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Fumbling the Future: How Xerox Invented, then Ignored, the First Personal Computer
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When Businesses are too clever for their own good

Resourcefulness is a universally valued quality.  We hire people who can “get things done” and reward them based upon their results.  An Indian friend shared with me a wonderful Hindi word, jugaad (the “d” sounds like a soft “r”), which takes our western view of innovation to a new level.  A couple of the more prevalent definitions could be: “doing good things with what you’ve got”, “making do”, “a frugal and innovative fix”, or more creatively a “duct tape solution”.  The goal of business is to make something of value out of limited resources.

Startup companies apply their focus on developing products that will sell.  They are interesting in establishing and gaining market share over their competitors.  Innovations are focused primarily on these goals at the expense of other drivers because their very existence is in question.  As companies expand and become successful, innovation is applied to scalable processes and reduction of costs that maximize profits and allow scalable growth in larger addressable markets.

I love the corporate myths that come out of the early startup days that exemplify that quick thinking heroics required.  The excitements of a last ditch effort to win customers or to save an account.  I’ve heard leaders brag about the time they chartered a plane to the Philippine Islands just to deliver a new, state of the art, router on time and thwarting a competitor; or the time an account team spent 48 hours onsite with a customer recovering the US East Coast internet and bringing it to stability.  These ancient experiences build the corporate culture and provide legends to inspire staff. Unfortunately, the “diving catch” innovation that drives startups must be limited as a company transitions into a medium sized growing concern.  The culture that launched the company’s success can hold it back, and even make it fail, if it’s not focused and managed.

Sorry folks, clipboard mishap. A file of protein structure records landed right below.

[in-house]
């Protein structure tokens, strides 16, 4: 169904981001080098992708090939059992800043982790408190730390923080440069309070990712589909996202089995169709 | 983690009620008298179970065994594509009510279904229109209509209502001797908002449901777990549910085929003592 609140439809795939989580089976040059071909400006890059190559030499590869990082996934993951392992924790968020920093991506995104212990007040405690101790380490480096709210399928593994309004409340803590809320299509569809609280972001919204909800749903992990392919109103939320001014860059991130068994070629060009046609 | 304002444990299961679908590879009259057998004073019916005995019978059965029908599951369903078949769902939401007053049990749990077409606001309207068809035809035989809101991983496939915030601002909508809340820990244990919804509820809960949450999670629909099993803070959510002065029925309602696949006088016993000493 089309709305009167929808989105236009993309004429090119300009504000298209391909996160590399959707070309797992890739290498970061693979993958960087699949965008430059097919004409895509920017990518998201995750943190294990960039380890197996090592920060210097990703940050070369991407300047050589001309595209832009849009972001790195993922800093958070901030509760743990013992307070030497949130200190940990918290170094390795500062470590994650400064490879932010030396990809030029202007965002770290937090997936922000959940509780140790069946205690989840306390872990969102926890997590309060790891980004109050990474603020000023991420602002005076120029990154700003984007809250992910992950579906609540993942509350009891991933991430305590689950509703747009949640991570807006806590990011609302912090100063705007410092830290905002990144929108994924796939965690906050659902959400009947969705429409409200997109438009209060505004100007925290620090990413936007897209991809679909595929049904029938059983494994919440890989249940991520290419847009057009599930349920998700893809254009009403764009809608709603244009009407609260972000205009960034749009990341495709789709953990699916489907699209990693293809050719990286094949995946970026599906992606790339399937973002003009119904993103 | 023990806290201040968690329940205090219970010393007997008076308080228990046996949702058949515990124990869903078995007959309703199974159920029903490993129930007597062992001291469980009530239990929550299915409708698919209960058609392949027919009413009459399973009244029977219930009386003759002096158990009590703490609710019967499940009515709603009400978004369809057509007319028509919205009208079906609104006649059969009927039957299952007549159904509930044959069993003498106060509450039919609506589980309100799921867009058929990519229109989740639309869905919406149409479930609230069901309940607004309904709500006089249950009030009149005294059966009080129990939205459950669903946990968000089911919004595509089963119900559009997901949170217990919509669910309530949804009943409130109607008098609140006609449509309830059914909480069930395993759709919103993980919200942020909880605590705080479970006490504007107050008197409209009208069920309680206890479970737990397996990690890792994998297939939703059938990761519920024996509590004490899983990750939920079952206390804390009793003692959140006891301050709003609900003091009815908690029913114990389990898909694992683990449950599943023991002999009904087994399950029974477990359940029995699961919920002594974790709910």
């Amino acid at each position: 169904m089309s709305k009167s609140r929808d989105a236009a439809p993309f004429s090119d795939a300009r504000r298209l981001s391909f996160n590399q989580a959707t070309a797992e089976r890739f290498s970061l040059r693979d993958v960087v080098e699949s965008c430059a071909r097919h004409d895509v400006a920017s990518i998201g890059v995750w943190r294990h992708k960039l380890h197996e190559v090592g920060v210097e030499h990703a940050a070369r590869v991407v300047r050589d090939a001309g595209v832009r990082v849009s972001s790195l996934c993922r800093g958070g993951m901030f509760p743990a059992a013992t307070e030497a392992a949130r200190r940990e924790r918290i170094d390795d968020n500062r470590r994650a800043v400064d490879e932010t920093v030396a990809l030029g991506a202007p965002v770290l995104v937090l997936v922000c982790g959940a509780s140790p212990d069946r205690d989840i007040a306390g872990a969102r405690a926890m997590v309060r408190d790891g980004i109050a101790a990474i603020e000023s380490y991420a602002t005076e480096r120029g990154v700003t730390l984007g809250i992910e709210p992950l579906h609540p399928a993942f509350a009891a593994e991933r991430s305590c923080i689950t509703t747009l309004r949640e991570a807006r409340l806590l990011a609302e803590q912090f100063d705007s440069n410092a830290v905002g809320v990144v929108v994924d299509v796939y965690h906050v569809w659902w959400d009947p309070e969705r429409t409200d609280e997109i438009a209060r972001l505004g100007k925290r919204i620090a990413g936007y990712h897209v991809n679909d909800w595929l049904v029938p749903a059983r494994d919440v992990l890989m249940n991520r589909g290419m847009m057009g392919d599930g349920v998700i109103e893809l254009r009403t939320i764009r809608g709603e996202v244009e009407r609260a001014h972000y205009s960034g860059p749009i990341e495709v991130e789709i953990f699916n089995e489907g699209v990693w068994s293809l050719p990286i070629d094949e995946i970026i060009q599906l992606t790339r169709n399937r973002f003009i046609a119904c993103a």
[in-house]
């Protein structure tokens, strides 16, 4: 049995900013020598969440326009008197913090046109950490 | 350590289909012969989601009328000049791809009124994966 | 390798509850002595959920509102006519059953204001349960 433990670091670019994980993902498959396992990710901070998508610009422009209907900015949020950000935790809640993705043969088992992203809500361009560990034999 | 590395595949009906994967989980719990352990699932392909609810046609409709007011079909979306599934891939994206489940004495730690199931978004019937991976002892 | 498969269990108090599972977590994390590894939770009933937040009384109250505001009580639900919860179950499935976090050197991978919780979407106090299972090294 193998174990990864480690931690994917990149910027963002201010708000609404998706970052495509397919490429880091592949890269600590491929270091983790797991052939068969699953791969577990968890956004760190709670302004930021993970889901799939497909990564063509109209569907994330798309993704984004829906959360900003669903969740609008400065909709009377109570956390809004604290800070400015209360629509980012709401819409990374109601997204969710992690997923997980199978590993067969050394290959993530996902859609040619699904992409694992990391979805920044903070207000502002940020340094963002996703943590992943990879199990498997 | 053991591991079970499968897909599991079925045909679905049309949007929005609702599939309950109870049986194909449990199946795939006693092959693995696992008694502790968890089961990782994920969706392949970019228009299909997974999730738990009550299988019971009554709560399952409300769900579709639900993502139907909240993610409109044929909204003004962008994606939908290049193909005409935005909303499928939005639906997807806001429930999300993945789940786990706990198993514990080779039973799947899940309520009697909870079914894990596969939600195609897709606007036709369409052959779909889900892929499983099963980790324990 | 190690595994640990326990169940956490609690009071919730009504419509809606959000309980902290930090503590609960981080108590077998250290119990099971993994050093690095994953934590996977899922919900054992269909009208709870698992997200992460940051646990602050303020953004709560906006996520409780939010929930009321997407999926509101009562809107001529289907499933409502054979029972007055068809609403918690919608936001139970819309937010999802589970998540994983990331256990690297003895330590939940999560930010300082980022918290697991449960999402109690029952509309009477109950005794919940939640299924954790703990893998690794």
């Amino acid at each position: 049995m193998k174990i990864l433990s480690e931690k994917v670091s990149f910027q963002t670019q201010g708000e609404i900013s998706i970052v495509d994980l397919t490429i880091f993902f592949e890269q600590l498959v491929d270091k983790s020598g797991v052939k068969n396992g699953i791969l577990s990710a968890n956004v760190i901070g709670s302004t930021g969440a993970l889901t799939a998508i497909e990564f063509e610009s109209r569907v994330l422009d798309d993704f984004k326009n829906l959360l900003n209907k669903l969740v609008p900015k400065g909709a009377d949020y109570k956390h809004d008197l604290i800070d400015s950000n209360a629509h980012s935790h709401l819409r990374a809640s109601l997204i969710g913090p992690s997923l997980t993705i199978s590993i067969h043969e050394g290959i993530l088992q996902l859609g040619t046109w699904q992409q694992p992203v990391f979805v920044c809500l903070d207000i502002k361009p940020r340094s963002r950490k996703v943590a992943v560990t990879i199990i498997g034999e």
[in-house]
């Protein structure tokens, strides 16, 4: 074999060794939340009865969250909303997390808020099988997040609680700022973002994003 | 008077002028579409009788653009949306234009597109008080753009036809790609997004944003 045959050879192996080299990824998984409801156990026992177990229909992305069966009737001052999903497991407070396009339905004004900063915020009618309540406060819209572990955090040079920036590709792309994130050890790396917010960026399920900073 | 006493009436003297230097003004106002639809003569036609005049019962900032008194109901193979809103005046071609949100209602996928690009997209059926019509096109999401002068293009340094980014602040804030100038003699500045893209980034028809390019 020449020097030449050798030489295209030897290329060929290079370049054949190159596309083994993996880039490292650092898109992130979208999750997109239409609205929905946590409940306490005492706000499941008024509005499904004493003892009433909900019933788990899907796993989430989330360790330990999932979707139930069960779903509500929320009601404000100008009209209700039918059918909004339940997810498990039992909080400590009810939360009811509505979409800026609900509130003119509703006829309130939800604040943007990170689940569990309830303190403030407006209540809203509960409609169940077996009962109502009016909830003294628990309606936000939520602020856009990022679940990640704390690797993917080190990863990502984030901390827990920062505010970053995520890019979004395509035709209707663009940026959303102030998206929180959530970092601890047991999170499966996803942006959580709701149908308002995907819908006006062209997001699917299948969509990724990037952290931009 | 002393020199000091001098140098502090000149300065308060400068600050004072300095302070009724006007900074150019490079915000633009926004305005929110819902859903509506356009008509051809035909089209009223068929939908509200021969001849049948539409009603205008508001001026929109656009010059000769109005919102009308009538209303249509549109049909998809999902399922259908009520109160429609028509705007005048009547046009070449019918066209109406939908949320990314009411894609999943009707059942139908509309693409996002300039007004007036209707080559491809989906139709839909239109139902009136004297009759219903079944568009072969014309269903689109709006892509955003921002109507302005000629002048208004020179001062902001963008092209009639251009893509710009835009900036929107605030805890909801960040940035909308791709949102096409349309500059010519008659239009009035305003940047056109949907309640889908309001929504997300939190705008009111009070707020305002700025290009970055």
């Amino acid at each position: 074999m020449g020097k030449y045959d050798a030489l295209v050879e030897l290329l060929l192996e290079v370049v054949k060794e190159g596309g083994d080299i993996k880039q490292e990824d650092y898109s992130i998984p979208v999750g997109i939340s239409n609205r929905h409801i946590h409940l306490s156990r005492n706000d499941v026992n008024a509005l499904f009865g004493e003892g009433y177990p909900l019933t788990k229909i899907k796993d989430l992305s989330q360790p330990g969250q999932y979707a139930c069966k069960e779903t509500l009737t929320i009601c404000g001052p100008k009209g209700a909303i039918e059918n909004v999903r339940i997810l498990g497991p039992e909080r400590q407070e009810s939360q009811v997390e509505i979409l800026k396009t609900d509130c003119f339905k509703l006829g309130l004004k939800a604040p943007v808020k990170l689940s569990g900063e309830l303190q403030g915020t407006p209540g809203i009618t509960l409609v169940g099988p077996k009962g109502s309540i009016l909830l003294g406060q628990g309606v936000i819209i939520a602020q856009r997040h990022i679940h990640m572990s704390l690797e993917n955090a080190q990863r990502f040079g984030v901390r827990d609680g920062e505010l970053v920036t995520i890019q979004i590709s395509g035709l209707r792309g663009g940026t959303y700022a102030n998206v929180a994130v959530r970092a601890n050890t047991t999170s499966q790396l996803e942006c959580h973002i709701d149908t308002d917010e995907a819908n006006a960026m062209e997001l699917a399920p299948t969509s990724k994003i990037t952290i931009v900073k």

A medium sized company whose market share is expanding and needs to figure out how to scale to their customers’ expanding needs hired a friend of mine.  Every R&D project is managed in the moment.  Schedules are not taken seriously and scope is changed based upon the last customer that the General Manager has spoken to.  The company grew incredibly fast and the “diving catch” culture has caused them to miss customer commitments.  Features are inconsistently delivered or only partially implemented and schedules are unpredictable.  The staff often complains that they aren’t “allowed” to plan and execute because of the steady stream of last minute requirements with little, or no, consideration for their impact on existing expectations.